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How to put ‘DASH’ to work in your weight loss plan
Last week, this column began to look at a top-rated diet called DASH (Dietary Approaches to Stop Hypertension).
Even though this low salt eating plan was developed to help people with high blood pressure manage their disease, it has been shown to be a great method for losing weight as well.
The components and nutrient profile of this eating plan were discussed last week. This week, we will focus on some practical aspects of the eating plan. As a first suggestion, check out this website for a comprehensive rundown of the DASH food plan: nhlbi.nih.gov/health/public/heart/hbp/dash/new_dash.pdf.
As far as convenience goes, this eating plan is on par with most others except for the ones where prepared food is delivered to your door. (Don’t we all wish we could have that?)
Any eating plan that is built on a base of fruits and vegetables will require more prep time than driving through the fast food joint.
But frozen fruits and veggies are a good option to help speed up prep time. Canned veggies are not recommended because most contain added salt.
It doesn’t take long to sauté a boneless chicken breast or pork chop, but you will need to plan ahead and shop regularly to keep your fridge stocked with the essentials for this way of eating.
Once you establish a routine of thinking ahead, making a list and getting to the store, it becomes second nature.
As you shop, get in the habit of checking nutrition labels to make sure that the salt content of the foods you are choosing is low. Remember, you are aiming for 1,500 – 2,300 mg of sodium per day, so a serving of soup that has 600 mg is going to use up a huge chunk of that allowance.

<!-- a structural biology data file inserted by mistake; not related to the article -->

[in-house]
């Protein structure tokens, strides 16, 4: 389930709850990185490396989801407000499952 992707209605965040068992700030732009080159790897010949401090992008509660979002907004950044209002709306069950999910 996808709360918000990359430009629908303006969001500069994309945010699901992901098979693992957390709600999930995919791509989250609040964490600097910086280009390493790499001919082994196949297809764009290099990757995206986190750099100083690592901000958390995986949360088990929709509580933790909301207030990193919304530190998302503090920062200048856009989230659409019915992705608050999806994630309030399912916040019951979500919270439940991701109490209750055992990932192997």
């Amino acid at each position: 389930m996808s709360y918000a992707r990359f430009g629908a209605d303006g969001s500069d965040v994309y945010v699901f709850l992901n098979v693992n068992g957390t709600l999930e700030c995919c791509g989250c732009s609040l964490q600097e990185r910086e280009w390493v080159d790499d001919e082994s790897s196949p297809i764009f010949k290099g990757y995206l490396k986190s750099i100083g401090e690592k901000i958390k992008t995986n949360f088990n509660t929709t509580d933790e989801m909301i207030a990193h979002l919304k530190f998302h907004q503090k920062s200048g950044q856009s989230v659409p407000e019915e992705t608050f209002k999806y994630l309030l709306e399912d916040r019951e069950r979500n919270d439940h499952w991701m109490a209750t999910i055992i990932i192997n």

There are foods that may surprise you with their salt content, so be aware.
Alcohol is limited on the DASH plan, as it is on most diets and as recommended by the American Heart Association. Too much alcohol can raise blood pressure and damage the liver, brain and heart.
If you do drink, keep it to one drink per day for women and two for men. A “drink” is considered to be 12 ounces of beer, five ounces of wine or 1.5 ounces of liquor.
Dining out at your favorite restaurant is possible on the DASH plan, but will take some thinking ahead and understanding that your usual fare may not be a good choice.
Many restaurant meals are fatty, huge and overly salty. When eating out, skip the soup and order a salad instead, limiting the toppings, which can tend to drive up the sodium and fat content.
Avoid foods that are pickled, cured or smoked or are drenched in sauce.
Many establishments are more than happy to cater to an individual’s dietary preferences. Just ask.
When cooking at home, explore the world of herbs and spices for seasoning foods instead of salt.
There are many prepared herb or spice blends that can add interesting flavors to your food, but read the label to see how much salt is in them, and avoid those that list salt as an ingredient.
Check out www.penzeys.com for some blends that you won’t find anywhere else.
Those who are already following a vegetarian, vegan, kosher or gluten-free diet can easily adapt to the DASH plan and keep those restrictions.
For recipes, see the website mentioned at the beginning of this column, or just type “DASH recipes” in your search bar and you will have more ideas than you could cook up in a year!
One concern that people have with a low salt eating plan is that foods won’t have any flavor. Salt is a taste that we acquire when we are children. We aren’t born preferring salty foods; we learn that. You might miss it for a while, but it is possible to retrain your taste buds to prefer a lower salt diet. And you may be healthier for it!
Pam Maxson is a health educator at Noyes Hospital in Dansville. If you have questions or suggestions for future articles, she can be reached at email@example.com or 335-4327.